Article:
Friday, June 16, 2006

It's around 8:00 am here, and I've been noticing that people in Beijing seem to start their days very early. Apparently, the sun rises a bit earlier than in the states, but I haven't been able to fully confirm that yet. Yesterday morning, I awoke to a man doing Taiqi outside of my window which was an apropos greeting to the city. The time difference to Eastern time is exactly 12 hours, which actually works out quite well communicating with home, but I'm still fending off the lingering effects of jet lag. It's kind of strange, one night I feel great and ready to explore Beijing's nightlife, and the next, I can barely keep my eyes open. Hopefully I'll finish adapting soon.

Our roommates moved in yesterday, which provided some fun, yet extremely awkward interaction. My roommate, Zhang Zi Tong, is from Beijing and is studying marketing at a nearby school. Unlike a lot of the others, he has no classes this summer, and his other dorm room is only about 2 blocks away. Hopefully this means I'll see a lot of him. In terms of communication, it's kind of touch and go. I can almost always communicate my thoughts, albeit on a basic level, but understanding on my part can be difficult. This is how it has been in general so far, so I hope and expect that my listening will improve quickly. Another interesting note is that my roommate speaks in a very typical Beijing accent (somewhat mumbled with lots of 'r' sounds), which is kind of tricky to understand right now, but I think it will really help me pick up on nuances among different dialects.

A big part of life here has revolved around food so far, which is fine by me. In short, Beijing food is amazing. While some say that the food in northern China is very greasy and salty in comparison to some of the lighter, spicier southern foods, I have no complaints so far. A few nights ago we went out for Korean Barbecue. I've had this in the states before once, but it was on a different level here. The way it works is that you order raw meat, mainly beef and lamb, and they set up a small charcoal bbq on your table. Usually people at the table cook their own meat as they eat, but for some reason, one of the waitresses took a liking to us (or maybe was just amused and frustrated by our incompetence at grilling), and stayed at our table for most of the meal, cooking for us. We were with about 10 other students from our program, yet only we received this treatment...strange, especially since she wasn't fishing for tips, which are taboo in China. In any case, it was delicious. Last night, I went out for Hotpot with my roommate and some friends with their roommates. Hot pot is a very popular meal in China, and it consists of a pot of boiling water brought to your table, in which you cook sliced meats and vegetables. It was great to try "Shuanyangrou" - thinly sliced mutton, which is one of Beijing's most famous foods, along with Peking Duck. The dinner conversation was at times slow, but we had some good laughs nonetheless.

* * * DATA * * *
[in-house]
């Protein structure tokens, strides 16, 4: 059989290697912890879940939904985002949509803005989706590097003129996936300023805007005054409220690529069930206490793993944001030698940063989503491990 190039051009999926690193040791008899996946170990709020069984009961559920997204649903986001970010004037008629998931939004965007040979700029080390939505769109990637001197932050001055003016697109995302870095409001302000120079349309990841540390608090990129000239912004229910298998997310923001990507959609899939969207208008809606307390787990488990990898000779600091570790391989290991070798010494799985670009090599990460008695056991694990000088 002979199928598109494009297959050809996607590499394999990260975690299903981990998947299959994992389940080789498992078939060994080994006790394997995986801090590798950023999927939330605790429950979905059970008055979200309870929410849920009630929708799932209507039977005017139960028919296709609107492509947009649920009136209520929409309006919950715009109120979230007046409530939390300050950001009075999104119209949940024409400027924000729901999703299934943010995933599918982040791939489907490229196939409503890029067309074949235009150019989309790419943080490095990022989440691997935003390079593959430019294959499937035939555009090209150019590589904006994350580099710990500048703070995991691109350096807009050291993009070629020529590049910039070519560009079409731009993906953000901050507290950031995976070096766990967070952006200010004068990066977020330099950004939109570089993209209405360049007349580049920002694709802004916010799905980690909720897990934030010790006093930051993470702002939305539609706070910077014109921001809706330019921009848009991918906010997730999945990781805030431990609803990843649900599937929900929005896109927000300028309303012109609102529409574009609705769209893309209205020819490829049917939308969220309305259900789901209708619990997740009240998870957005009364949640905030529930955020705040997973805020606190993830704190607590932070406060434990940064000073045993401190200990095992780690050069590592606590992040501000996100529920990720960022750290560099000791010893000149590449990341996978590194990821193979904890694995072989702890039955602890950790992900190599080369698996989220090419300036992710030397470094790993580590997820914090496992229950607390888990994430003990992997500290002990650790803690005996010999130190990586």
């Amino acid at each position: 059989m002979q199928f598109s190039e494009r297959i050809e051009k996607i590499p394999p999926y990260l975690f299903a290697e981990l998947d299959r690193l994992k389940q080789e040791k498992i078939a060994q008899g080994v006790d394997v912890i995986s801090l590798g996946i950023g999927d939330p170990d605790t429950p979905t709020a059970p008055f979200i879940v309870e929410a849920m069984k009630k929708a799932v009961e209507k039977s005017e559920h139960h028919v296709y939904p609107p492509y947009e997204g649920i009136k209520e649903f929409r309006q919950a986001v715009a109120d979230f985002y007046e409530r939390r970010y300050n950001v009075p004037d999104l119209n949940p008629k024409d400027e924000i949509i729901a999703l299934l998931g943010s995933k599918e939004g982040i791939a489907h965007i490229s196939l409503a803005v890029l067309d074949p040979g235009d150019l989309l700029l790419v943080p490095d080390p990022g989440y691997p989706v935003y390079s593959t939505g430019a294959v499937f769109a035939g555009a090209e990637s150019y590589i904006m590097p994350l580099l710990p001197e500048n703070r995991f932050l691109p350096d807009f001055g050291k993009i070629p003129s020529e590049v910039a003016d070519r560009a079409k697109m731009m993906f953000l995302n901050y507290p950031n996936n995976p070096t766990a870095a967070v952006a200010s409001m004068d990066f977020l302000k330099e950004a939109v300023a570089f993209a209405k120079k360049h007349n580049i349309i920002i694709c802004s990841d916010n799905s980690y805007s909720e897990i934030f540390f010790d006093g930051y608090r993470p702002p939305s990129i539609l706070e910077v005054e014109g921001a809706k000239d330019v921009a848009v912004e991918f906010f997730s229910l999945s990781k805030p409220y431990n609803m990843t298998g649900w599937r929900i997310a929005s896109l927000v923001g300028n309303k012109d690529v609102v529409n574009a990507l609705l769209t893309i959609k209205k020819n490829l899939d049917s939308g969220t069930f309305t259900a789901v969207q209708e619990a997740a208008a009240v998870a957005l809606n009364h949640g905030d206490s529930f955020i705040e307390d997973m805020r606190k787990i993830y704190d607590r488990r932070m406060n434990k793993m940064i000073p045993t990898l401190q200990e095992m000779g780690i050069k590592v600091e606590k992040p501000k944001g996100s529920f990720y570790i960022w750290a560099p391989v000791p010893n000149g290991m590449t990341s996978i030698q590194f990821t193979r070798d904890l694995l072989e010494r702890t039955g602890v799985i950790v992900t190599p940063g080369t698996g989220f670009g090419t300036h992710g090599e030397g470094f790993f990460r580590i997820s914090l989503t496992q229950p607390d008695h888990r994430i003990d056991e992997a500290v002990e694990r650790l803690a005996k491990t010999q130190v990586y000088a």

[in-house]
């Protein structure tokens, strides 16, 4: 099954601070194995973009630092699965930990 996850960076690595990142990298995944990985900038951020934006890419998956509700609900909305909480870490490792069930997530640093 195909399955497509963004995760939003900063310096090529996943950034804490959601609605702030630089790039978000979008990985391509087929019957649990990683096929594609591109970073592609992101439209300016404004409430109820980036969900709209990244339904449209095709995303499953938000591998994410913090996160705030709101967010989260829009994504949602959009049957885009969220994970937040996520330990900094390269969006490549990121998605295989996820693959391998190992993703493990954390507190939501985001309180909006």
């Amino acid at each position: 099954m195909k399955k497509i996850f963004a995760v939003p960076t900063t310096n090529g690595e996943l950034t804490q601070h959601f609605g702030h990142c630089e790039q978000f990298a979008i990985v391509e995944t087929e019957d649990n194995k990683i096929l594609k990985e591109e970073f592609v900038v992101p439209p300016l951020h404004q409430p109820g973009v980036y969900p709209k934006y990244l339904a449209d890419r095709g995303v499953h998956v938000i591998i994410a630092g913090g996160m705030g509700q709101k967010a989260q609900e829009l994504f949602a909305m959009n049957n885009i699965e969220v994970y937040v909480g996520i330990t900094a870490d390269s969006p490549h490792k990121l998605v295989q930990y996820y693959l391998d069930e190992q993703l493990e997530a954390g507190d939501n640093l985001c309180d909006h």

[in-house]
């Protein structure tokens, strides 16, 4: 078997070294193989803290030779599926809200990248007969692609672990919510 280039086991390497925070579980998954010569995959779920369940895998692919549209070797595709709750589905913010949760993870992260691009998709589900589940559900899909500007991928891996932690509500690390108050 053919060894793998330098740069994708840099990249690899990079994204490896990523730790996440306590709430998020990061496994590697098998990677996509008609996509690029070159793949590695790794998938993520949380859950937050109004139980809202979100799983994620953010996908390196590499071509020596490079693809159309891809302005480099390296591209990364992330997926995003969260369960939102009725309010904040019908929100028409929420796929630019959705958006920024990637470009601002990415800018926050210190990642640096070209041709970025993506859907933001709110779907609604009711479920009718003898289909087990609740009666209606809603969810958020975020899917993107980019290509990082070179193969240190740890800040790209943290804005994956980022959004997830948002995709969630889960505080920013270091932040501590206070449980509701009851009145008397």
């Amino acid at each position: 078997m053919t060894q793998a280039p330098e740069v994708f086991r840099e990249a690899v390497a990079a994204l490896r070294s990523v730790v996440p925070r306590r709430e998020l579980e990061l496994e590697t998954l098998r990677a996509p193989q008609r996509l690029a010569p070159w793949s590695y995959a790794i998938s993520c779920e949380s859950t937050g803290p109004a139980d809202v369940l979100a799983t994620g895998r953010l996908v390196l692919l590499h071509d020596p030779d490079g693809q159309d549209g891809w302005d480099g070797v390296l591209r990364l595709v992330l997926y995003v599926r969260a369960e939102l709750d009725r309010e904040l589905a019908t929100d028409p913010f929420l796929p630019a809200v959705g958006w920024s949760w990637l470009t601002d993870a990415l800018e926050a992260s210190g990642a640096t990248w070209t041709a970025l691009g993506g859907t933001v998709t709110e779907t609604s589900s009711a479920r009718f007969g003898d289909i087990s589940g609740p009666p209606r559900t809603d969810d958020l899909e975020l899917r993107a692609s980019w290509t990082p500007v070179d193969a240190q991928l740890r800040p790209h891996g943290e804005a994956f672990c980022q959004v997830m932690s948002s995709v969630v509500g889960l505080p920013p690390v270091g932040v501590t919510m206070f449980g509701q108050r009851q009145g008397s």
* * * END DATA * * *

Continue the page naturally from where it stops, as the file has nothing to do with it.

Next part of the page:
Alright, I'm going to head over to breakfast. We have a scavenger hunt planned for today, which will hopefully help us get to know Beijing a bit better. The city is huge, much bigger than New York, and we've only seen a small part so far. I'll post again soon with pictures, thanks for reading!